More revealing, however, is the state's lack of understanding of its citizens' behavioural and socio-economic patterns—a migratory culture. For centuries, Balochistan's residents have roamed from north to south, including Sindh, and back depending upon the weather and seasonal work opportunities. This is quite well-known and considered a norm there. Any policy the federal government imposes on citizens for national identity cards has to be cognizant of its client's profile. Provincial border regions like Jaffrabad will always have residents who originate from Sindh or elsewhere in the province. In fact, the primary language in Jaffrabad is neither Saraiki, Sindhi or Balochi (Brahvi). Does that make them any less residents of Balochistan? Why should any citizen of Pakistan have to 'return' to another part of Pakistan for the verification of their primary documents? This is not only utter nonsense, it is also frankly quite offensive.

Sadly, neither the political representatives nor the local government officials have successfully addressed these challenges in the power policy corridors. It is another reflection of the weak governance structures, where the voices and needs of disempowered citizens remain without local or national champions. No one cares about their hopelessness, whether they are Pakistani or not.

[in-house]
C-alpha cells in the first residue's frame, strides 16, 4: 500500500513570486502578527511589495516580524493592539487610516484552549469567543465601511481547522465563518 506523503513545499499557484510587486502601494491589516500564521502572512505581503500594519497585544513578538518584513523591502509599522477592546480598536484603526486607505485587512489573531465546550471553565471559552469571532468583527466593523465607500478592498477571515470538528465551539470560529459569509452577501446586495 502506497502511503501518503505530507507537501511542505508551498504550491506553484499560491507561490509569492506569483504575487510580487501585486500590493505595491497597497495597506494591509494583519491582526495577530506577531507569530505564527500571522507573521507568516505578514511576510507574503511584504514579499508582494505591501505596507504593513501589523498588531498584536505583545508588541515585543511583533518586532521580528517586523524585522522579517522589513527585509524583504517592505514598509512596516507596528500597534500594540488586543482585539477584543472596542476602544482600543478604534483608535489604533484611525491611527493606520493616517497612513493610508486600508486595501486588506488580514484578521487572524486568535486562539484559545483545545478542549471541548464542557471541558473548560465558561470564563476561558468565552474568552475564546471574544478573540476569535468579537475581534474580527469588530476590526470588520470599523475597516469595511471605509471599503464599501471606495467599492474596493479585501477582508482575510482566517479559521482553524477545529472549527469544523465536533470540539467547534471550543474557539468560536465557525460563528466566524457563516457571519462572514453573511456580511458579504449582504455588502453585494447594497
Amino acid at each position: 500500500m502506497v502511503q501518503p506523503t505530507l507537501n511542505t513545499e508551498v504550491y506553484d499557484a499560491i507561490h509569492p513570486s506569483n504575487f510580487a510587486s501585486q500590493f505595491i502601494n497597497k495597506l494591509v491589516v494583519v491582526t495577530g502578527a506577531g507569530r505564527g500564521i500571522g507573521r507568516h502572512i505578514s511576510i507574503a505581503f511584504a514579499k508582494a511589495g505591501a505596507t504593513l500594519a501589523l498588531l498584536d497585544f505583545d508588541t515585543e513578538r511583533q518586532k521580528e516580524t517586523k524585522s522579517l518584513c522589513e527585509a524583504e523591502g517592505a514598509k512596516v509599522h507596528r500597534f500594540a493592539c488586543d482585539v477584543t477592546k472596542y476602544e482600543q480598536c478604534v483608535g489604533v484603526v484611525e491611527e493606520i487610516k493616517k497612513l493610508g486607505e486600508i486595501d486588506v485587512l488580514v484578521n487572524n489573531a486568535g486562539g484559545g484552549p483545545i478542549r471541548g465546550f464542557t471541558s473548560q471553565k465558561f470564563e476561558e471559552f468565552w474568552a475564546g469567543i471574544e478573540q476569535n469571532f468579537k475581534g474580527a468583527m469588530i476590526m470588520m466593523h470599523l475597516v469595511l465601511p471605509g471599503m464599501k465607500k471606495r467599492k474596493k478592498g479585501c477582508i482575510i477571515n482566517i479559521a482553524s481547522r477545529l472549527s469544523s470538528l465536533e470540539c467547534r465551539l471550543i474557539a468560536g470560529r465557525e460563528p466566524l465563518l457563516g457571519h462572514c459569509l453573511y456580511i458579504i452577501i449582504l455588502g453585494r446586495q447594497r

What I witnessed in Jaffrabad offered a mirror into the challenges the majority of poor, disempowered citizens experience daily across the country. While I have not drawn a national sample size, an MNA from Sindh, a Senator from Balochistan, and many development practitioners have agreed with my observations. 

For the past nine months, in three villages of Jaffrabad, at least 165 citizens lack birth registration documents; some also lack valid CNICs or hold expired identity cards—which cannot be renewed and are blocked. The renewal processes are beyond their capacity. More worrying, however, is that since adults do not possess valid identity cards, their children—and there are plenty in each family—are also unable to get an identity card. Can you see the numbers of an invisible population piling up? Why does this have to be the case?

NADRA's policy demands that each applicant for a computerised national identity card must possess documentary evidence of their birth registration and provide a series of certified, verified, counter-signed documents from local government officials.

NADRA officials I spoke to insist the fault lies with the local government offices. The process there is long, tedious, cumbersome, inaccessible, and unavailable, and many times, it requires repeated, futile trips to local officials. But all of this is not their concern.